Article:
Author Archive

Change Your Flashtube… Every 900,000 Shots!

Albert T. Parker of ParkWest Photography in Chandler, Arizona and his wife Patricia do on location photography at ballroom dance competitions.

Traveling the country to cover both local & regional competitions, the Parkers need powerful, studio quality lights and they need them to be fast recycling and portable as well. Al started using Qflash & Turbo in 2004. He has assembled quite a collection of our equipment over the years.

The business has been growing by leaps and bounds. Patricia usually handles sales at their events, but on occasion she will jump in to capture some of the action. Al & Patricia shoot with high-end Canon DSLR’s and they use two remote Qflash QFT5dR’s controlled by on-camera Quantum Trios.

Al logged over a million and a half images on a single Canon body in less than 18 months! When he sent his high mileage 1Ds Mk IV in for “preventative maintenance” Canon was totally amazed at how many shots he got without service. Just to be on the safe side, AL decided to change the flashtubes on his Qflashes and Trios; since they each had around 900,000 shots!

Thank you for sharing this story Al, and thanks for relying on Qflash & Turbo.
 

 

Be Careful on the Stairs!

Event photographers often need to photograph a group of people on a staircase, either in an elegant home or catering hall. The staircase shot can be a challenge but positioning yourself correctly can produce a great result.

Shooting your subjects straight on from the top or bottom of the stairs will give you trouble with both the light falloff and dept of field.

If the layout of the room allows you to shoot from the open side of the staircase you will get a more even spread of light and all your subjects will be in focus.

You can even vary the pose by putting the main subjects (in a wedding the Bride & Groom) standing on the floor near the handrail and possibly include shorter people such as ring-bearer, flower girl, junior bridesmaid and junior ushers in front of the people standing on the stairs.

Love That High-Speed Sync….

                                               …but how come it’s not working!!!?

High-speed SyncThe Quantum Trio, Trio Basic, and Pilot all work with High-speed Sync. This great feature allows you to capture the color in the sky by pushing the shutter speed beyond the normal limits of your DSLR camera.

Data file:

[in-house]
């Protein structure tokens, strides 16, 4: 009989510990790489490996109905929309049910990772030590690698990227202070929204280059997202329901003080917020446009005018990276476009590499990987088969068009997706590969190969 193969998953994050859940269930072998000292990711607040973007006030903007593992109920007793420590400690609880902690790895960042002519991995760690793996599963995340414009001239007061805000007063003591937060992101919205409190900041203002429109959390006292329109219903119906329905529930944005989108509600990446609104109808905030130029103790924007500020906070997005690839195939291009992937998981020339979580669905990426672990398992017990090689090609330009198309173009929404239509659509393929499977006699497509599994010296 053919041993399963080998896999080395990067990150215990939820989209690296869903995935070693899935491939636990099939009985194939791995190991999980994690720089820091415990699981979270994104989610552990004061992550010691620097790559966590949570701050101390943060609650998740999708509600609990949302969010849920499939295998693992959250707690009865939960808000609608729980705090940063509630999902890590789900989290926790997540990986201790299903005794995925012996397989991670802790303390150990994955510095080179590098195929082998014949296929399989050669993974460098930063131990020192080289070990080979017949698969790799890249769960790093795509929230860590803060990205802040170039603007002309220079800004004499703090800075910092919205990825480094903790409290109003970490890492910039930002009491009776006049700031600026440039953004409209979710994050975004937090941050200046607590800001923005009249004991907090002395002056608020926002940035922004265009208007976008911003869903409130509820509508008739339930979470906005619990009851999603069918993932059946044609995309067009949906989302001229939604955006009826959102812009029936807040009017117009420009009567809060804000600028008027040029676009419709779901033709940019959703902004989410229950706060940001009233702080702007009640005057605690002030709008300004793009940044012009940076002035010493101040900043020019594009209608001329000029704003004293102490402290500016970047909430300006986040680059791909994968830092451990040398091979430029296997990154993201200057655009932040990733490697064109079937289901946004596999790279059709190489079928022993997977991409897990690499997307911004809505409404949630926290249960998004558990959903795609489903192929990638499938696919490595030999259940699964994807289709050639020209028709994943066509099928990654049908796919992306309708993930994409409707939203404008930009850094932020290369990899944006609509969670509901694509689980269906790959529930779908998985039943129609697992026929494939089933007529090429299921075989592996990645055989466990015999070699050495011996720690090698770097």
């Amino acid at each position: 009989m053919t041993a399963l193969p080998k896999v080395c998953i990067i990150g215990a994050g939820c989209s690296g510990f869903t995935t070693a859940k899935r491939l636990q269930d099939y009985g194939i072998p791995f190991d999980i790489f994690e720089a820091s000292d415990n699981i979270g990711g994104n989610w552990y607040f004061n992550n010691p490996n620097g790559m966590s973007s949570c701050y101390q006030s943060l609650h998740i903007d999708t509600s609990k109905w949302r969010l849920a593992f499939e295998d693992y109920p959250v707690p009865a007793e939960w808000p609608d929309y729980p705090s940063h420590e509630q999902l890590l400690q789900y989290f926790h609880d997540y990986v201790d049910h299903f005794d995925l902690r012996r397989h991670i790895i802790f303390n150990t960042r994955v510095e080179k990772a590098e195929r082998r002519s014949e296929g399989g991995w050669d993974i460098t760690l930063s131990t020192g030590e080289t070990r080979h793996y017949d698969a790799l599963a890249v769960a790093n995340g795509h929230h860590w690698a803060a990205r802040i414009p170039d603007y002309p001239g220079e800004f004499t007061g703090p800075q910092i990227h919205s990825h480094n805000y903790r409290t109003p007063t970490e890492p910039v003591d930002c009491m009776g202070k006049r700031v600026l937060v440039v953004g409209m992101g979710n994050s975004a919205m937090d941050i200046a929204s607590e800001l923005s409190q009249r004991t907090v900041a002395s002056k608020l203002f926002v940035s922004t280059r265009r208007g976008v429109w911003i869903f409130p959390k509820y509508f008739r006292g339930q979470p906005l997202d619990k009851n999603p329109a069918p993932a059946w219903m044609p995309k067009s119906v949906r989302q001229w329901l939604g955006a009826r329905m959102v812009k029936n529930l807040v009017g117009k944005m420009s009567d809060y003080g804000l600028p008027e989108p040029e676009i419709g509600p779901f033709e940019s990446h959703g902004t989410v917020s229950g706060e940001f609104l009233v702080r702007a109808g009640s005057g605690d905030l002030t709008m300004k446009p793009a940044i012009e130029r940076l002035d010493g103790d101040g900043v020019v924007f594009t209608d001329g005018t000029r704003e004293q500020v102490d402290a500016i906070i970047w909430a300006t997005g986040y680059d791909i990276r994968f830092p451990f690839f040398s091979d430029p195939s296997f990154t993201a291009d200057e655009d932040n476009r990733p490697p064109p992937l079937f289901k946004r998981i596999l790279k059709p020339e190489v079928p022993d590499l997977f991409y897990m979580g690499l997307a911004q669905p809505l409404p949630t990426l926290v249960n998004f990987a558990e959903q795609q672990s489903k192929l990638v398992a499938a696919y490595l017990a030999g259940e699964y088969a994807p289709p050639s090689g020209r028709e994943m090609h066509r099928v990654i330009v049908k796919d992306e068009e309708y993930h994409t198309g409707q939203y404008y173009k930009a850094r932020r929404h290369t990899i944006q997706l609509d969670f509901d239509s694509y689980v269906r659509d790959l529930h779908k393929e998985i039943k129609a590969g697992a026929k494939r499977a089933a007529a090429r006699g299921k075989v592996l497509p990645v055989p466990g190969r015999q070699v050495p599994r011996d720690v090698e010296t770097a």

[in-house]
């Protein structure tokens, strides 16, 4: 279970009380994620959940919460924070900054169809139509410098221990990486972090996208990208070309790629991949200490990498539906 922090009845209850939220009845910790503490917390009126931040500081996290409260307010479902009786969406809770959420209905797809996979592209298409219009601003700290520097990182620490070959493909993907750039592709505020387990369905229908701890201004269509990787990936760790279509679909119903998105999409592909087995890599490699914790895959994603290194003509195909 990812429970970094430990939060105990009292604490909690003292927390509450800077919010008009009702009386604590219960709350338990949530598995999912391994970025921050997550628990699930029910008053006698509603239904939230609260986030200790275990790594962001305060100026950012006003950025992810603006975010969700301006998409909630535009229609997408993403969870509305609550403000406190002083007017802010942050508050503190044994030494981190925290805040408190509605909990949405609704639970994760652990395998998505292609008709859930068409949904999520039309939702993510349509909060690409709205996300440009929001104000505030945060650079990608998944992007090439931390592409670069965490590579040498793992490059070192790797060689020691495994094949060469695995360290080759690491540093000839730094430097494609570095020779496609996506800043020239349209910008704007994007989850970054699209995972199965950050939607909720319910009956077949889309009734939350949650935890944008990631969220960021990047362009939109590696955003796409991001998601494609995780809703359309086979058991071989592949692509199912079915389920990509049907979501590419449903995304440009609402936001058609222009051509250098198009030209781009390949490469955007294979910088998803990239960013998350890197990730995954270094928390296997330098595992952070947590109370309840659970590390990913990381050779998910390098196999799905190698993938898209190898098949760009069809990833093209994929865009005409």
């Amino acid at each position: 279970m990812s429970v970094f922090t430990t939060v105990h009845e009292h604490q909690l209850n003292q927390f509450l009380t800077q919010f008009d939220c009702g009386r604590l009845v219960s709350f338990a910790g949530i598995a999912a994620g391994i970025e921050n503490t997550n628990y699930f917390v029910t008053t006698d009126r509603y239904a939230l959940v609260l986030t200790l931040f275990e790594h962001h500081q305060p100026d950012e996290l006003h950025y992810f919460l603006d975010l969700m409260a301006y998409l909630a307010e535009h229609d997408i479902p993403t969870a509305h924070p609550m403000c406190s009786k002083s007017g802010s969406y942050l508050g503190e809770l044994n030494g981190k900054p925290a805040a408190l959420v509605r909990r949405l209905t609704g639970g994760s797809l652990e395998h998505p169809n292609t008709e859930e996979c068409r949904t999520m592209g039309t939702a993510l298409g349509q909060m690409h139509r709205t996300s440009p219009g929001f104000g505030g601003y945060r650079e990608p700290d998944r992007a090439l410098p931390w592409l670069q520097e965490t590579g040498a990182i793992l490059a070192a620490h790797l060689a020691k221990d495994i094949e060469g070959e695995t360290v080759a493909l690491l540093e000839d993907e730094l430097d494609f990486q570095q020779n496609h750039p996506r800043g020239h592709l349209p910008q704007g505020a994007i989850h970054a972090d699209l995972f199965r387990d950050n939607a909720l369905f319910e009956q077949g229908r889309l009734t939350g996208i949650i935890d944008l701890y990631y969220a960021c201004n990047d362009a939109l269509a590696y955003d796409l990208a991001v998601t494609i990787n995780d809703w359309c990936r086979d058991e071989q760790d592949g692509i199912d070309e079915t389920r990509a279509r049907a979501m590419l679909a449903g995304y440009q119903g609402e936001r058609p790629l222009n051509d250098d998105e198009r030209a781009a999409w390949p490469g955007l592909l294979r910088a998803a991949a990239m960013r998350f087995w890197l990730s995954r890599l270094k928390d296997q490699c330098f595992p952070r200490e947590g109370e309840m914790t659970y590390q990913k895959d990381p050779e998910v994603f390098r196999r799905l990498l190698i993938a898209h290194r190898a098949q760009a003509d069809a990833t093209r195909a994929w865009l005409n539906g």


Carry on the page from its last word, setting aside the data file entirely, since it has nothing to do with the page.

To activate the high-speed sync on your Trio or Pilot press the option (OPT) soft key, use the +/- soft keys to move to the “select sync” menu, and used the arrow keys to select high-speed sync (HSS). Press the Mode/OK soft key and the Trio or Pilot is ready to go.

If you are shooting with a Canon camera you will now be able to set you shutter speed above the usual 1/250 limit.

NikonIf you are using a Nikon DSLR you will need to adjust a custom setting. There is a setting on Nikon camera bodies (D2X, D2H, S200, D300, D700 ,D300s, D3, D3x D3s, in the Custom Menu. It is e1.  This is factory defaulted to 1/250th of a second, which is the highest normal sync speed for flash. It needs to be set to 1/250 FP or 1/320 FP , which is the High Speed Sync mode. This will allow the camera to go above 1/250th of a second when there is a flash in the hot shoe of the camera. Once it is set, there is no need to turn off the FP High Sync Mode unless you do not want to use it.

The Nikon D90 has this Auto FP function as item e5 in its Custom Menu. Choices here are ON or OFF

Falling Off On The Edges

There are a number of photographers over the years that have posed these two questions to us. “Why is the light falling off on the edges?” or “How come the Qflash is not covering all of the frame?”.

They notice this when they are photographing large families or groups at events and do not realize why it is happening. After finding out when it is occurring I can give them an answer to correct it.  What is happening is that they have the large group of people arranged in a straight line and the ends of the groups are farther away from the flash than they are at the center of the group. This causes the ends to be darker or have ” light falloff”.

The answer is simple — curve the group at the ends, so it forms a shallow semi-circle. This brings all the people approaching the ends to be closer to the flash and therefore will get the same quantity of light as those in the center of the group.